clock menu more-arrow no yes

Filed under:

Why I’m excited about the Bengals this season

New, comments

Before the Kool-Aid is officially drunk, and optimism has no competition, we analyzed why we are watching the Bengals this year.

NFL: Chicago Bears at Cincinnati Bengals Aaron Doster-USA TODAY Sports

This is not an easy write-up for me to produce. But some of the best work happens when you push yourself to do things in a way that may seem to go against the coding in your brain.

Getting *excited* for Bengals football, beyond simply anticipating watching my favorite football team play the sport, is something that requires far more effort from me now than it used to. Because we as fans don’t think about one game at a time, we’re wired to always think big picture. Winning The Super Bowl isn’t just the big picture, it’s the only picture that matters in this industry we share.

And sixteenth time’s the charm hasn’t quite captured my spirit for me consider this team capturing the big picture.

For as much as the Bengals have altered themselves this offseason, the underlying factors that have attributed to stability without meaningful success have remained in their respective places of influence. Same quarterback, same head coach, same ownership.

Same culture... maybe?

Expecting true change — the change that transforms perennial pretenders into contenders — is fruitless unless the aspects in question (the trio listed above) properly evolve from liabilities to assets. In most cases, heads traditionally roll so that new faces can provide what their predecessors did not.

But like nearly every year since the turn of the century, leadership in the most important spots has remained in place in Cincinnati.

The pessimist vibe that you’re feeling was intended despite what the title of this article reads. Because there are two kinds of fans: the homers and the realists. The homers have the most fun and the less stress, and the realists are booed at while they yell in the corner of the room. But if a realist still has reason to get even a little enlivened, then EVERYONE can as well.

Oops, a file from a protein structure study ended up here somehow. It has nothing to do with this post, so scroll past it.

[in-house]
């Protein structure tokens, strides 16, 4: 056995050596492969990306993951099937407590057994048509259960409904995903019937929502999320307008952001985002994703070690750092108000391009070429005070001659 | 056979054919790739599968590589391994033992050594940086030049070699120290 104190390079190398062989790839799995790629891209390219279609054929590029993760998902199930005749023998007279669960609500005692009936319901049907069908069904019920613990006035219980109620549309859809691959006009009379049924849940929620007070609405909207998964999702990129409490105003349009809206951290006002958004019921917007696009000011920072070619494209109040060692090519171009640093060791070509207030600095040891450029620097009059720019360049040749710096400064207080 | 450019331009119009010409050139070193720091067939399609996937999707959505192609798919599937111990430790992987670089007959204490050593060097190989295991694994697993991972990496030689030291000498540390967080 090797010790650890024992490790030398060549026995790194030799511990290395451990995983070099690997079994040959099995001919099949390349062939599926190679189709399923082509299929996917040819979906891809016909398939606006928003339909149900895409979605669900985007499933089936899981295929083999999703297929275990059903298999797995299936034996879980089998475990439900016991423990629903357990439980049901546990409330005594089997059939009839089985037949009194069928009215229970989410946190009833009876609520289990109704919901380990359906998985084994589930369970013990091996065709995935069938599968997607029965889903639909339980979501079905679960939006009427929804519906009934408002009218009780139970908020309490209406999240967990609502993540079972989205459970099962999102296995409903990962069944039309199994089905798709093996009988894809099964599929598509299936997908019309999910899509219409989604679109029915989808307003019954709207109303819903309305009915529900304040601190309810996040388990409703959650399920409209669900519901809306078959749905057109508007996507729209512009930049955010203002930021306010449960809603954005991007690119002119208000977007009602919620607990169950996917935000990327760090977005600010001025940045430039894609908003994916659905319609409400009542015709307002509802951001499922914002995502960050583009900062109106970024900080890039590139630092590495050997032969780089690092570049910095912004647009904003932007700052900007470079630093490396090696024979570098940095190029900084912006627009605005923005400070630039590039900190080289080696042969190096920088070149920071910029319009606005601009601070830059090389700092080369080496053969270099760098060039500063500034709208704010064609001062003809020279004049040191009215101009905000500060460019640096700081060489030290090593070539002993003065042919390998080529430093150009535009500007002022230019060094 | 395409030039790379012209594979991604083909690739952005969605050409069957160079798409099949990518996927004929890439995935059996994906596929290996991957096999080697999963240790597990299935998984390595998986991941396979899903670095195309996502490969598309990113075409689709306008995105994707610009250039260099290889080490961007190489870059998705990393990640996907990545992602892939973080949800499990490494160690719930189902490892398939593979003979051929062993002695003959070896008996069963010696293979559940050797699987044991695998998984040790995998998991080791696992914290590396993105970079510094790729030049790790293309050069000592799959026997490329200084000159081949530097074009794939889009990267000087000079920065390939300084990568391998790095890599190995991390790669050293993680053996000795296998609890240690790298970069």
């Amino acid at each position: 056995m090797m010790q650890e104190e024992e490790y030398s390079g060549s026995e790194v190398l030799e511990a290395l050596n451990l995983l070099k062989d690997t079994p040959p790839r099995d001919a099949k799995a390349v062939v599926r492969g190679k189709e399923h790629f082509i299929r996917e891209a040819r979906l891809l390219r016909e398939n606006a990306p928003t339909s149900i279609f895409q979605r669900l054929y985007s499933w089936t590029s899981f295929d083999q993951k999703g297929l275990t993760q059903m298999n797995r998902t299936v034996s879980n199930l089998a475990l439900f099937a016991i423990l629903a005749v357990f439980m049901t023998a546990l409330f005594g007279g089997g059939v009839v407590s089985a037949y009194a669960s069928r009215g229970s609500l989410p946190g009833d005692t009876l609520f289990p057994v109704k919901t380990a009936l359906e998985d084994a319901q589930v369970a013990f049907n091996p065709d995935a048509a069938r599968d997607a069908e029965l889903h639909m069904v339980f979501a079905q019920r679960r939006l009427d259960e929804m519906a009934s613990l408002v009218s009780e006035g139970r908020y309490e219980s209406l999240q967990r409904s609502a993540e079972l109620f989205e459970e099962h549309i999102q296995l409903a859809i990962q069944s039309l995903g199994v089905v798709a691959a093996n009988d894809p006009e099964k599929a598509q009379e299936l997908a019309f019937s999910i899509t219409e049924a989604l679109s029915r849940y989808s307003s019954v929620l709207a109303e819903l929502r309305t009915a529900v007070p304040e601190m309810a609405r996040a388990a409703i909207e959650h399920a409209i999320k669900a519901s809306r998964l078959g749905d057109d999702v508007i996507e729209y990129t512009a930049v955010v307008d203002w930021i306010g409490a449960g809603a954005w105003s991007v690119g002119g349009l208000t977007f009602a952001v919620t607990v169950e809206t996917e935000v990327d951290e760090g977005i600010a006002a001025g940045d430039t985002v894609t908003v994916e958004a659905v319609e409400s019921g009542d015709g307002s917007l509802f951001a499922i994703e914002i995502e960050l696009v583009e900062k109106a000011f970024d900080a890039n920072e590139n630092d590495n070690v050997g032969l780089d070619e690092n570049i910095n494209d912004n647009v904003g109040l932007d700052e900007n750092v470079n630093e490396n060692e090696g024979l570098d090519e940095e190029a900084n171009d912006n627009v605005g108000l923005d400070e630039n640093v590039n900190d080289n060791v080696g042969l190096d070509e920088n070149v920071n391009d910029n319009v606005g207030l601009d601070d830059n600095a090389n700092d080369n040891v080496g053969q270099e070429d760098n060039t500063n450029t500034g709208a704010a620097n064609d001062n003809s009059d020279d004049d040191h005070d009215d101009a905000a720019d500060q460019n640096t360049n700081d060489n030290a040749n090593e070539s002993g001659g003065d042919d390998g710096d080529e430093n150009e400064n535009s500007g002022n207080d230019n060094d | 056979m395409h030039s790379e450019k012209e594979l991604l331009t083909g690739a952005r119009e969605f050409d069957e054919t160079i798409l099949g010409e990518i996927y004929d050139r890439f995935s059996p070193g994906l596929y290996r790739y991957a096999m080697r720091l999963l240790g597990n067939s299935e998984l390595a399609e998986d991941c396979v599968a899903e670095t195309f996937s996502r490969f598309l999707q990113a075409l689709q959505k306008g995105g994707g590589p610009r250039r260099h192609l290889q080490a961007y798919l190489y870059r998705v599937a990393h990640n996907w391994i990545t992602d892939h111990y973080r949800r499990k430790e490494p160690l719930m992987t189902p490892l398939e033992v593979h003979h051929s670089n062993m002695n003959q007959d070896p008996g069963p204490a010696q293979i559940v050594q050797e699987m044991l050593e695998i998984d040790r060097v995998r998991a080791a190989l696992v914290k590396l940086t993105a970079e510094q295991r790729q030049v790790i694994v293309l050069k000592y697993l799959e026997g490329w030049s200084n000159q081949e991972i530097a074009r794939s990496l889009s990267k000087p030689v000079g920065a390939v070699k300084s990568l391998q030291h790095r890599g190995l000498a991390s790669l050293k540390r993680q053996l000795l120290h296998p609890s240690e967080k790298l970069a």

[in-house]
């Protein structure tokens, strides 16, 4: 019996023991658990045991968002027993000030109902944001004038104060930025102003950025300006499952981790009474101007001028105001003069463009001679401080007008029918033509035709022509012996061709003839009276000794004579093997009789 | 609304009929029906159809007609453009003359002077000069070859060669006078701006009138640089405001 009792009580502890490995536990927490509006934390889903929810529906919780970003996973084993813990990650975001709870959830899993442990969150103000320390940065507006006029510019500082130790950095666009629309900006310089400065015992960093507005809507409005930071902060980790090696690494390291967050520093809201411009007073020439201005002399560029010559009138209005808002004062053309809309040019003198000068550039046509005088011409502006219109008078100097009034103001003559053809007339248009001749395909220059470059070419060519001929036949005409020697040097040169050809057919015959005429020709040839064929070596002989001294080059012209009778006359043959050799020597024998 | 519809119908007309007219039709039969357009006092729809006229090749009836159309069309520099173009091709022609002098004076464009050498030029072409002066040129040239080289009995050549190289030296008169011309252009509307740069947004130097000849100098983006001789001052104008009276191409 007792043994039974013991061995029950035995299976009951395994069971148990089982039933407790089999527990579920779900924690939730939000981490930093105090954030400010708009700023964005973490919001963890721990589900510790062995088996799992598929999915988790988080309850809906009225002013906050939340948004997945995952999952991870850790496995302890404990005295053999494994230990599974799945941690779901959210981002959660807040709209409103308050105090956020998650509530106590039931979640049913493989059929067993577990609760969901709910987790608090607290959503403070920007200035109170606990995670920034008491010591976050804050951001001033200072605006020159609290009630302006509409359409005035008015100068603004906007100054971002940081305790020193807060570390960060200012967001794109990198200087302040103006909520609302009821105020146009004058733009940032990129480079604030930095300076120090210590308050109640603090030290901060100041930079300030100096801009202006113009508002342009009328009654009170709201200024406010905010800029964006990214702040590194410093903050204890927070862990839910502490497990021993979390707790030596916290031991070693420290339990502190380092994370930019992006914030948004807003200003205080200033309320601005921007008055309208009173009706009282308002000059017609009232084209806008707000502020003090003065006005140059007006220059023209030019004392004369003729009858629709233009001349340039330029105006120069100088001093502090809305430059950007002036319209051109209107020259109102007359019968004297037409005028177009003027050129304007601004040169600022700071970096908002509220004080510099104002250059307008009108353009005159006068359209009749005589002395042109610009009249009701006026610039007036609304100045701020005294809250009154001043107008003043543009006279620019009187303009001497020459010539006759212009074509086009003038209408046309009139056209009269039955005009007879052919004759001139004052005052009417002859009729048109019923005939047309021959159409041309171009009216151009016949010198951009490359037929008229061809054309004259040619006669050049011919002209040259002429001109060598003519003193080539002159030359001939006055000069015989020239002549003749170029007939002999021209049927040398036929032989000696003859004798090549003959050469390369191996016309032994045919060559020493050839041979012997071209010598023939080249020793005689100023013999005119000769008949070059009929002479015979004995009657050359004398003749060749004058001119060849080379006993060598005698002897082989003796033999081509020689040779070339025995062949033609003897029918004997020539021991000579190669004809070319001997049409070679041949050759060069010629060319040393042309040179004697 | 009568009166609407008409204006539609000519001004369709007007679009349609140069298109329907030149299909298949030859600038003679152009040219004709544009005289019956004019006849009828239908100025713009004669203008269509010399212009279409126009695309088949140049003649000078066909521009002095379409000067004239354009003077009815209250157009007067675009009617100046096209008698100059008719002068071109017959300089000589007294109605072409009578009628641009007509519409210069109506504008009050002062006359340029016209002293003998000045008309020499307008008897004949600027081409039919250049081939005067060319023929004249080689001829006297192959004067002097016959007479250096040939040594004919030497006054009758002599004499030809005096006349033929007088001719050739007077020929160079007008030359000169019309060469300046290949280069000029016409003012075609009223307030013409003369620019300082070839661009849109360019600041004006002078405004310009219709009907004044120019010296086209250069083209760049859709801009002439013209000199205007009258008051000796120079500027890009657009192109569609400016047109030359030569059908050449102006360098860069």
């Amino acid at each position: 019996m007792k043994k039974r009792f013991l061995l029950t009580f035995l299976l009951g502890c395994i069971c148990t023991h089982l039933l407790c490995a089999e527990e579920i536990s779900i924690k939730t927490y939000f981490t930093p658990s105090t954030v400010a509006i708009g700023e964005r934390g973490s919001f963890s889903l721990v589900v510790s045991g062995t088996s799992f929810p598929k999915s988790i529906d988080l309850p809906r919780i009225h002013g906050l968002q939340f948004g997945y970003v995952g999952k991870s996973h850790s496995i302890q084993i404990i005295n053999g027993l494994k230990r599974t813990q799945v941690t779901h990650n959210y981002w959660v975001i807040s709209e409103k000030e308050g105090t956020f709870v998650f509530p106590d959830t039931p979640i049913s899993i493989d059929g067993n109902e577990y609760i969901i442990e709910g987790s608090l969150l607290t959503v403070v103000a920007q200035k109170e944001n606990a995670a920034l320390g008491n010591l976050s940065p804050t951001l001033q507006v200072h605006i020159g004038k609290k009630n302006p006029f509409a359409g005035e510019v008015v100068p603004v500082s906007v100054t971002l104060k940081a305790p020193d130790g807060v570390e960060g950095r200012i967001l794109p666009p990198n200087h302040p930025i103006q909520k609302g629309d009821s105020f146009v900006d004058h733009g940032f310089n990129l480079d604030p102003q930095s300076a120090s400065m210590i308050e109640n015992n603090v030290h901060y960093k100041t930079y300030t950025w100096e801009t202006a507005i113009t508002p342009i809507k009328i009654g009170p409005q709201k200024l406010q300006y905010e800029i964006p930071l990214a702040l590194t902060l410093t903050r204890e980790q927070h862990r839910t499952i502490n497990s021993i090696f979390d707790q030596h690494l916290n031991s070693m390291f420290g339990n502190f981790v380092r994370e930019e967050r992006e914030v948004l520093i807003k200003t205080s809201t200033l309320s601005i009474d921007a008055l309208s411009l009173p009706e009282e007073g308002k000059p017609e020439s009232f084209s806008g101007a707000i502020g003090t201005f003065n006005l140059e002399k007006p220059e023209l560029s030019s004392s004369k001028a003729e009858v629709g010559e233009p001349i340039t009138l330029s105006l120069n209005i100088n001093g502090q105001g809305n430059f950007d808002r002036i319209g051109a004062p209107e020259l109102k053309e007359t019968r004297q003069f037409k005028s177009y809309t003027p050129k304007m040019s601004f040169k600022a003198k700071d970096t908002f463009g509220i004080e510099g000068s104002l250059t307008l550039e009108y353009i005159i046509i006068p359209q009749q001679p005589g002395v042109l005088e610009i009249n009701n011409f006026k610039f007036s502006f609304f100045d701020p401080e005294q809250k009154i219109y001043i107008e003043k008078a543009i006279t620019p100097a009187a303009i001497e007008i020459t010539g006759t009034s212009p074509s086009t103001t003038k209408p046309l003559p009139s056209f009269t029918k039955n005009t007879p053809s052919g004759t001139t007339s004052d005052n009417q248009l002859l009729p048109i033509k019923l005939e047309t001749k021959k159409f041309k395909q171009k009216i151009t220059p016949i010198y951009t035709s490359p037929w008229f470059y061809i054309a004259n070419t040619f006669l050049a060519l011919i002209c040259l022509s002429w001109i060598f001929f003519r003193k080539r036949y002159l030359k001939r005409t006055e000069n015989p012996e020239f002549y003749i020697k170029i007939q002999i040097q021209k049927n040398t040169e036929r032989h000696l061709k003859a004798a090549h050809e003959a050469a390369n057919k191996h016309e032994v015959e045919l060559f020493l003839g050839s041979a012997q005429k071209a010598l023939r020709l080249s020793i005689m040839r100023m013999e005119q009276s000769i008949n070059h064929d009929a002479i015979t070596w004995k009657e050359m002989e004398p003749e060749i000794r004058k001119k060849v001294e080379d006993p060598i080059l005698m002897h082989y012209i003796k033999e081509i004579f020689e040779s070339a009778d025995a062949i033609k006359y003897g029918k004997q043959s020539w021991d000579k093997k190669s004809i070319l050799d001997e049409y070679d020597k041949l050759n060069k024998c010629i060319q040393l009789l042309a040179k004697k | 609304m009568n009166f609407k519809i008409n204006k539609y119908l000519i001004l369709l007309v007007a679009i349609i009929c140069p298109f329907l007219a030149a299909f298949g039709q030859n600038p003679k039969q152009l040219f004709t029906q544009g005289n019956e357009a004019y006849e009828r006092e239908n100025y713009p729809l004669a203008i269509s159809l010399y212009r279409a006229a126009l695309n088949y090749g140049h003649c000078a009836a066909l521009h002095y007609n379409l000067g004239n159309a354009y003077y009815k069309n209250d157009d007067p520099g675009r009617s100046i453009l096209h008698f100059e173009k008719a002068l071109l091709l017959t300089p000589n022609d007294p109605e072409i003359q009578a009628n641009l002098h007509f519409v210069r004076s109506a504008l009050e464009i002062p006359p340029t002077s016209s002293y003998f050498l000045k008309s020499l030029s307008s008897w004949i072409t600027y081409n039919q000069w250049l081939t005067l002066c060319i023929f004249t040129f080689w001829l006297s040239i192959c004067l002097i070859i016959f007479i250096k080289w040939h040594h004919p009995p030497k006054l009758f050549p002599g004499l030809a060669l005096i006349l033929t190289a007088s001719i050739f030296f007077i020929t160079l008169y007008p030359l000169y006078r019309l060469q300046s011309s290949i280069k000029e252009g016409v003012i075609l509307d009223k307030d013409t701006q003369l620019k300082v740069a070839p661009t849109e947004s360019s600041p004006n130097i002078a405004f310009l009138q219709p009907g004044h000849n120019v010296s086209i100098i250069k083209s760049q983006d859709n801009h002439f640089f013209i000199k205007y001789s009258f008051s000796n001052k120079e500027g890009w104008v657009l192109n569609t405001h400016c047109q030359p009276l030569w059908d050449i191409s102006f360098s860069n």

So why am I excited about the Bengals this season? There are a few reasons:

Skill players galore

Good football at every skill level is enjoyable to watch, but watching talent absolutely takeover and turn the tides of games is so damn encapsulating.

The collection of skill players under the direction of offensive coordinator Bill Lazor can go toe-to-toe when compared to the 2015 squad that finished sixth in points per play and seventh in yards per play. On paper, this year’s group may be even better.

The names who were on the team back then are all a little more polished with their increased experience. Wide receiver A.J. Green is, well, you know. Running back Giovani Bernard bounced back from an injury-shortened 2016 last season and is as quick as ever. Tight ends Tyler Kroft and C.J. Uzomah are both putting raw talent to tangible use in their shared contract year.

And Tyler Eifert is healthy... for now.